Preliminary reports from the Washington Traffic Safety Commission (WTSC) showed 745 people were killed in crashes in 2022. Apparently, the number of people killed on Washington roads has now reached levels the state hasn’t seen in decades.
The rate of the year-over-year increase is something the commission said it hasn’t seen since the 1970s.
Impairment by drugs and alcohol is involved in more than half of fatal crashes. According to a December 2022 report from the National Highway Traffic Safety Administration (NHTSA), “Alcohol-involved crashes resulted in 14,219 fatalities, 497,000 nonfatal injuries, and $68.9 billion in economic costs in 2019….”
“During 2017 through 2021, 32 percent of fatal crashes in Washington involved alcohol positive drivers,” said WTSC Director Shelly Baldwin. “Alcohol impairment, whether alone or in combination with other drugs, continues to be a leading risk factor in traffic fatalities.”
Health and safety experts have long advocated for states to reduce the blood alcohol concentration (BAC) per se limit for DUI from 0.08 to 0.05 percent. The state of Utah and more than 100 countries have set BAC limits at 0.05 percent or less. The Washington Legislature is currently considering Senate Bill 5002, which would change the state’s limit to 0.05.
“The goal of this bill is not to increase the number of DUI arrests but to remind and encourage people to avoid driving after drinking and thereby save lives. This was the outcome in Utah, and we expect a similar impact in Washington State.” ~Washington State Patrol Chief John Batiste.
At a BAC of 0.05 percent, a driver has reduced coordination and ability to track moving objects, difficulty steering, and delayed response to emergency driving situations. “The evidence is clear that a driver’s ability to drive safely and react to unexpected traffic conditions is affected when their BAC reaches 0.05 percent,” Baldwin said.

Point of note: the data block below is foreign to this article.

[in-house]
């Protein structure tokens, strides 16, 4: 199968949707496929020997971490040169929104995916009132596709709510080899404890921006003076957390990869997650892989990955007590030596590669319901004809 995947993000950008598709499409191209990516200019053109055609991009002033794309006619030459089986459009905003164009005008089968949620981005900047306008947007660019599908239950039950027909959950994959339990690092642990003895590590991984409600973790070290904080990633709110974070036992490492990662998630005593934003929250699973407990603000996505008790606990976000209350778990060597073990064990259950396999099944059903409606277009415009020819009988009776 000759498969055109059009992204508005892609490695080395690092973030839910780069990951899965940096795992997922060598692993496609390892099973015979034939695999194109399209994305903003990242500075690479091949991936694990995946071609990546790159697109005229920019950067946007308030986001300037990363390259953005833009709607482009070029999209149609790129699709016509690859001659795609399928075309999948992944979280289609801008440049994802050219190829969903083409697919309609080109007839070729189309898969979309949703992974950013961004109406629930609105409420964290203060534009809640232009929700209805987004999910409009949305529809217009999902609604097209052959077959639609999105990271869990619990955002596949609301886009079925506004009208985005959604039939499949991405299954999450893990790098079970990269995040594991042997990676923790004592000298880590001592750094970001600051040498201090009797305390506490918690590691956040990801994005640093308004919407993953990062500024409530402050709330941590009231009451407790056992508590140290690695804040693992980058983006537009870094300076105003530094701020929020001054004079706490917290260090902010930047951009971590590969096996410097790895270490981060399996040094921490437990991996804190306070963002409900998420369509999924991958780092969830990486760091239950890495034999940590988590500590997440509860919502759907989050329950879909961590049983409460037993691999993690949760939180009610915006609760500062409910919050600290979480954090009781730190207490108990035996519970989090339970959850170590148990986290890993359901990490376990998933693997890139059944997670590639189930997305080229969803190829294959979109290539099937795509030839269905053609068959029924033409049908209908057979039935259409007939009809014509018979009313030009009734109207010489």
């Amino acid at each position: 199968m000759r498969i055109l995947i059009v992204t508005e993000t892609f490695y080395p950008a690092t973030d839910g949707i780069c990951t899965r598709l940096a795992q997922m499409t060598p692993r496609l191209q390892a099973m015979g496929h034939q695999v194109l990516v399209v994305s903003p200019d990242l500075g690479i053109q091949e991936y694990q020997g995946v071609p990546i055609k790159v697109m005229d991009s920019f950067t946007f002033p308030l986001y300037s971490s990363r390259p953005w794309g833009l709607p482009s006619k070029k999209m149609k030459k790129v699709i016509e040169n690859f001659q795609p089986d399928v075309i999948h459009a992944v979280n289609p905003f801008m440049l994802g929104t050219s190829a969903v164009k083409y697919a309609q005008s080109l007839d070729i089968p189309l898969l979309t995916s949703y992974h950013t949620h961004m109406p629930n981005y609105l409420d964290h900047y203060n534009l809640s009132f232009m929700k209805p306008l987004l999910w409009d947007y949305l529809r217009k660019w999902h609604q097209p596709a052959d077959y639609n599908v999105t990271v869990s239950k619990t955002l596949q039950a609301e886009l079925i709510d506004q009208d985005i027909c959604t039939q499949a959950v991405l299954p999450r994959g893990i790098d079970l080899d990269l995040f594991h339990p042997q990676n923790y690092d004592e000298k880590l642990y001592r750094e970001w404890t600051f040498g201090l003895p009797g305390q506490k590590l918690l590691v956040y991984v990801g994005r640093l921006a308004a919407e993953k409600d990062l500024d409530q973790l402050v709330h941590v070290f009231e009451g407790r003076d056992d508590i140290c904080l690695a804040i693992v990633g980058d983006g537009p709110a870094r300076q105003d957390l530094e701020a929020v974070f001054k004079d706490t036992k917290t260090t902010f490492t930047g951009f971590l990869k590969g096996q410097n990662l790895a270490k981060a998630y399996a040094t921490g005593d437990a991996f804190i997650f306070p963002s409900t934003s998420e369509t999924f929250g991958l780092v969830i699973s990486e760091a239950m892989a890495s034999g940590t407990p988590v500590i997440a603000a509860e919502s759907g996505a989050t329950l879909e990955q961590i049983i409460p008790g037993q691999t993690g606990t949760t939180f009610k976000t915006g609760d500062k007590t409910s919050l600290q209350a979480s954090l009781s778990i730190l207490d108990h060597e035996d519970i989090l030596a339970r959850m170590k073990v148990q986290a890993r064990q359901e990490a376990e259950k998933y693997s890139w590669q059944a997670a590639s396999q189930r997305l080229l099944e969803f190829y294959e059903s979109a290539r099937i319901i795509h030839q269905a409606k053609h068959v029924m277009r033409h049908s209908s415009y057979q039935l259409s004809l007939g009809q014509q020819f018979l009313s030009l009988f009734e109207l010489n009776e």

If passed, the legislation would go into effect on July 1, 2023.
The WTSC reminds all people in Washington that there are simple things we can do to prevent impaired driving like planning ahead for a sober ride home if you will be out drinking. Friends and loved ones can help to prevent DUIs by being a sober designated driver, calling a rideshare, or offering a place to sleep.
WTSC analysis shows impaired drivers are more likely to speed and less likely to wear seat belts. These factors increase crash risk and are more likely to result in death.
If passed, the legislation would go into effect on July 1, 2023. There’s also growing momentum for an update to the “Cooper Jones Act.” This legislation requires drivers involved in serious or deadly crashes to have their license re-examined.
Many factors lead to traffic fatalities. Increasing public safety is almost always a step in the right direction. However, please contact my office if you, a friend or family member are charged with DUI, Vehicular Assault any other crime. Hiring an effective and competent defense attorney is the first and best step toward justice.